Background and objectives Despite being one of the leading risk factors of cardiovascular mortality, there are limited data on changes in hypertension burden and management from India. This study evaluates trend in the prevalence, awareness, treatment and control of hypertension in the urban and rural areas of India’s National Capital Region (NCR).
Design and setting Two representative cross-sectional surveys were conducted in urban and rural areas (survey 1 (1991–1994); survey 2 (2010–2012)) of NCR using similar methodologies.
Participants A total of 3048 (mean age: 46.8±9.0 years; 52.3% women) and 2052 (mean age: 46.5±8.4 years; 54.2% women) subjects of urban areas and 2487 (mean age: 46.6±8.8 years; 57.0% women) and 1917 (mean age: 46.5±8.5 years; 51.3% women) subjects of rural areas were included in survey 1 and survey 2, respectively.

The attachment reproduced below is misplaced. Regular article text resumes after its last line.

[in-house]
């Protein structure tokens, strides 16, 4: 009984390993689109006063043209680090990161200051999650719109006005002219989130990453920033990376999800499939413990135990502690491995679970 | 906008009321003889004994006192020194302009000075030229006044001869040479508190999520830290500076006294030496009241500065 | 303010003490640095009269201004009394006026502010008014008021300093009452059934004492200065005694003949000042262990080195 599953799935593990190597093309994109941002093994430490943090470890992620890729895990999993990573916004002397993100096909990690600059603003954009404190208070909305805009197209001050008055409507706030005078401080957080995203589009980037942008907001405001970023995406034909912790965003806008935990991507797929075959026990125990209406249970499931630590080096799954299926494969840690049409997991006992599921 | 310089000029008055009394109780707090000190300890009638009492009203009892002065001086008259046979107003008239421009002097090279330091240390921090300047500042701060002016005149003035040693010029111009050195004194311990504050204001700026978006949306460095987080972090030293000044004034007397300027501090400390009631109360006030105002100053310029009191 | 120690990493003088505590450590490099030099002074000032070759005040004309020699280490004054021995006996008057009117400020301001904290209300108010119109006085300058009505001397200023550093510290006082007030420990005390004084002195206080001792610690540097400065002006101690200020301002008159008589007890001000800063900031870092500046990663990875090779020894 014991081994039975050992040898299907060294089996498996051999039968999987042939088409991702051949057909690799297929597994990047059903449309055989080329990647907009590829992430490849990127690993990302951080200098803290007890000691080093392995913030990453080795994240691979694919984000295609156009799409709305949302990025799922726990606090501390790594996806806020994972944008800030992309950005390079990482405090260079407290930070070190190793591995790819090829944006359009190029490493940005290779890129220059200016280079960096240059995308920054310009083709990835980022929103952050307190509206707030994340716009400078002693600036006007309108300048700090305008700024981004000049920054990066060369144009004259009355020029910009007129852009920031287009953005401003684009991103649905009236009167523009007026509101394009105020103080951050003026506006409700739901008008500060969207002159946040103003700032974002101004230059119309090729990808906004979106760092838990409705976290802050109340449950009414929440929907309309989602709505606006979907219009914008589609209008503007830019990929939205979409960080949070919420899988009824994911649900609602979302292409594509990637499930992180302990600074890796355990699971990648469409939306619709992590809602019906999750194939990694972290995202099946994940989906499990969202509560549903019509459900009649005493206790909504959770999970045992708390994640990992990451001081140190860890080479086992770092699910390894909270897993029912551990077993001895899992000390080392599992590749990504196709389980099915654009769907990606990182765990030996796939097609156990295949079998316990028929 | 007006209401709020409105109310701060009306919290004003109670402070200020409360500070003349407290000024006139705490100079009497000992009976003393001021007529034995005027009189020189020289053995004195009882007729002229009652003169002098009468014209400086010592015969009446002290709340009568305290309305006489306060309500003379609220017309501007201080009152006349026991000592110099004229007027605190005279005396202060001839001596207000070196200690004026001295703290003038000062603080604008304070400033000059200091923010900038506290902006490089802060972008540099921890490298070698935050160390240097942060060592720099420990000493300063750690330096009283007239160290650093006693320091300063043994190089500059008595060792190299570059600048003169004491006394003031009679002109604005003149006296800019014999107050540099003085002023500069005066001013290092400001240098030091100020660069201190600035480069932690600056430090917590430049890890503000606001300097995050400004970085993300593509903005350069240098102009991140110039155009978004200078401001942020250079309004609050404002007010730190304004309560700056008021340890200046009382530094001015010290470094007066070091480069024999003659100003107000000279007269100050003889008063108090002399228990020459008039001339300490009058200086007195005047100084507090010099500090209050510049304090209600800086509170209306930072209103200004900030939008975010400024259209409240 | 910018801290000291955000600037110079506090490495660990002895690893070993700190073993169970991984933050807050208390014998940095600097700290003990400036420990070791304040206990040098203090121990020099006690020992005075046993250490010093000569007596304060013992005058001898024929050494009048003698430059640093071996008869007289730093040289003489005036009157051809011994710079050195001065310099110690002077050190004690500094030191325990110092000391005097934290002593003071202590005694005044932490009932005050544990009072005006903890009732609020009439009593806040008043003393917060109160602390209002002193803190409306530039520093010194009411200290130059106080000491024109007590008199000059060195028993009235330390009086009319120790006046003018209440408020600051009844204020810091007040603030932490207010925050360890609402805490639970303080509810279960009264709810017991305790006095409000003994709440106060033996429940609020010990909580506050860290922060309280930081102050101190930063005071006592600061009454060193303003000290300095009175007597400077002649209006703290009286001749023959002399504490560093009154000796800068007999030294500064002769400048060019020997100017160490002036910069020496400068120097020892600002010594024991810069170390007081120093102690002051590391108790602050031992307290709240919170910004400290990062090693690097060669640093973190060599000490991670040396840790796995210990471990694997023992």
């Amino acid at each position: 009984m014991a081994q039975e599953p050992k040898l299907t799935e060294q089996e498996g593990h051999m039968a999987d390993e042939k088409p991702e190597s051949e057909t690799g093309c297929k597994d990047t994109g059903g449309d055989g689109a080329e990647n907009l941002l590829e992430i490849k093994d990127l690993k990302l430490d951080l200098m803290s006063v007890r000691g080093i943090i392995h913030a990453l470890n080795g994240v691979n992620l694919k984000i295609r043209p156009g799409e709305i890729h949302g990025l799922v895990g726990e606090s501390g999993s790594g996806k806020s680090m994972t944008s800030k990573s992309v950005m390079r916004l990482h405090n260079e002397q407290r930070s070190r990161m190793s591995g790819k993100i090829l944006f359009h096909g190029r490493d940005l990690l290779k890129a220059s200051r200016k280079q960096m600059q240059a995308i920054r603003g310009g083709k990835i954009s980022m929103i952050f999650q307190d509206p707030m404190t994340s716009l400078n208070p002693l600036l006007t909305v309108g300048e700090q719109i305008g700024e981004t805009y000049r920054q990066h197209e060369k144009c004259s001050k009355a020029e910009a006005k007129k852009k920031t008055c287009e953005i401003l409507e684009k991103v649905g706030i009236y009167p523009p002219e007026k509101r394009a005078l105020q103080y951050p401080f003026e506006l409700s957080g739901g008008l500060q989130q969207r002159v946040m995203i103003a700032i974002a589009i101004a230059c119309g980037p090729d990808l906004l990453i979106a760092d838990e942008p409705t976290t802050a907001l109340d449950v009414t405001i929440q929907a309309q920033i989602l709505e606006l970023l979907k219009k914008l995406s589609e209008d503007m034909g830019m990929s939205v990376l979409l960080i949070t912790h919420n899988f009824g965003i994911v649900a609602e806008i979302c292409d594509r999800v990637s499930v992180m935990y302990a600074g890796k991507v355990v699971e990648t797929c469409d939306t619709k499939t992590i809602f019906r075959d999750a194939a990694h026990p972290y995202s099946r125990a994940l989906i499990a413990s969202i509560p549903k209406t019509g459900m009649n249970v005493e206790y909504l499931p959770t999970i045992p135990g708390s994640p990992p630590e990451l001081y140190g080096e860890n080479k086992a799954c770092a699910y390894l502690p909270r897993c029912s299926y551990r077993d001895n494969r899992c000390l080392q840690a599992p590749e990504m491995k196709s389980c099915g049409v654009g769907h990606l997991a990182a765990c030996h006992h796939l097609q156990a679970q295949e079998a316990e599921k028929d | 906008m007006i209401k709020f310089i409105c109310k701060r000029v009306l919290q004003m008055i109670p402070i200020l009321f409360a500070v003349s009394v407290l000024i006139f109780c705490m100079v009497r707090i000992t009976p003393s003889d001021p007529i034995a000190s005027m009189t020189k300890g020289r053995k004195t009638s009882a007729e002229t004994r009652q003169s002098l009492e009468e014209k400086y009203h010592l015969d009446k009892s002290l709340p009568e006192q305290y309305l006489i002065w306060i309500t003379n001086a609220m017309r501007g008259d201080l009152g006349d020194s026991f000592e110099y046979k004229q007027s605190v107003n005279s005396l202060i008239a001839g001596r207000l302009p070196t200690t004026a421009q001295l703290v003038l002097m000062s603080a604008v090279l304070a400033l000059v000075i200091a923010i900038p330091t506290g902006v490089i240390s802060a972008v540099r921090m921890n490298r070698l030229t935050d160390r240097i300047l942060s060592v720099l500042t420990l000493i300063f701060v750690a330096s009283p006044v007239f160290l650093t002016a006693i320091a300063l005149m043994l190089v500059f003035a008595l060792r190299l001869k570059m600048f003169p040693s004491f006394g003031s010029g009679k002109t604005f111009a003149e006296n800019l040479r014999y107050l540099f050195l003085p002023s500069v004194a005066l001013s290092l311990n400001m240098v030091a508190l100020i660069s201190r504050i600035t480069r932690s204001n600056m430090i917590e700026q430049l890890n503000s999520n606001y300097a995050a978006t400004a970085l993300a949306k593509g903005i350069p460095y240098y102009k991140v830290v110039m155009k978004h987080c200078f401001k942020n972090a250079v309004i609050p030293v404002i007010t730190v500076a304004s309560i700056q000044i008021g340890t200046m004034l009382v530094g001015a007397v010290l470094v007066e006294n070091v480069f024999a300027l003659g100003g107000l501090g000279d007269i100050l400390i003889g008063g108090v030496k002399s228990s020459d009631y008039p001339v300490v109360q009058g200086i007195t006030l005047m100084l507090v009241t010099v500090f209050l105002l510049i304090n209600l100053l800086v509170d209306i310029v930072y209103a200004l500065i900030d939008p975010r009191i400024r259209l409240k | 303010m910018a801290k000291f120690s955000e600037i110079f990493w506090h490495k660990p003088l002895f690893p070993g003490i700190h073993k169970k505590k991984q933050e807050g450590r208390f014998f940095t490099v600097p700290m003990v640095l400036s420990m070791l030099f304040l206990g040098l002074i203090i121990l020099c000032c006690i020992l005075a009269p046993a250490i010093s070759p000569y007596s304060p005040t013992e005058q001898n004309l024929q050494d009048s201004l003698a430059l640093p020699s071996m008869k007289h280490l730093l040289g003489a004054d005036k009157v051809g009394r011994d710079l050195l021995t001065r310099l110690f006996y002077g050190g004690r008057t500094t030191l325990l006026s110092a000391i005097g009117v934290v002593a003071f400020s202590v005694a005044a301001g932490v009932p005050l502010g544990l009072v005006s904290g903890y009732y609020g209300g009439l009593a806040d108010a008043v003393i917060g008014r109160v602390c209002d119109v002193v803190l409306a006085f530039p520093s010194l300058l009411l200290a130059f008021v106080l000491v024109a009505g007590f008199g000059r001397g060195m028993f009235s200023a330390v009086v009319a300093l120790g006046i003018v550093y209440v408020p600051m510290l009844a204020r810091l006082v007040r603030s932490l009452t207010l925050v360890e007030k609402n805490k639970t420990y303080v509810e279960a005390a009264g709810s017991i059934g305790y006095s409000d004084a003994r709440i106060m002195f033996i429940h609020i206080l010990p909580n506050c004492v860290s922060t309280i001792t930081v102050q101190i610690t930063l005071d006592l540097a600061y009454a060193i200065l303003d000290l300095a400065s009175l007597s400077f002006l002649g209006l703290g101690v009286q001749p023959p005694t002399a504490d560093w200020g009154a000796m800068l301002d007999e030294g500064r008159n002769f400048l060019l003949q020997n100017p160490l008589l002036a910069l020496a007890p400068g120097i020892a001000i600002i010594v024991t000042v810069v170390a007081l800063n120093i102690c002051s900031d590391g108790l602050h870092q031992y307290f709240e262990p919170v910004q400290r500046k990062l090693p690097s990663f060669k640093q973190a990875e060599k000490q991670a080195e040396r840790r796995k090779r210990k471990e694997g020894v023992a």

Primary and secondary outcome measures Hypertension was defined as per Joint National Committee VII guidelines. Structured questionnaire was used to measure the awareness and treatment status of hypertension. A mean systolic blood pressure <140 mm Hg and diastolic blood pressure <90 mm Hg was defined as control of hypertension among the participants with hypertension.
Results The age and sex standardised prevalence of hypertension increased from 23.0% to 42.2% (p<0.001) and 11.2% to 28.9% (p<0.001) in urban and rural NCR, respectively. In both surveys, those with high education, alcohol use, obesity and high fasting blood glucose were at a higher risk for hypertension. However, the change in hypertension prevalence between the surveys was independent of these risk factors (adjusted OR (95% CI): urban (2.3 (2.0 to 2.7)) rural (3.1 (2.4 to 4.0))). Overall, there was no improvement in awareness, treatment and control rates of hypertension in the population.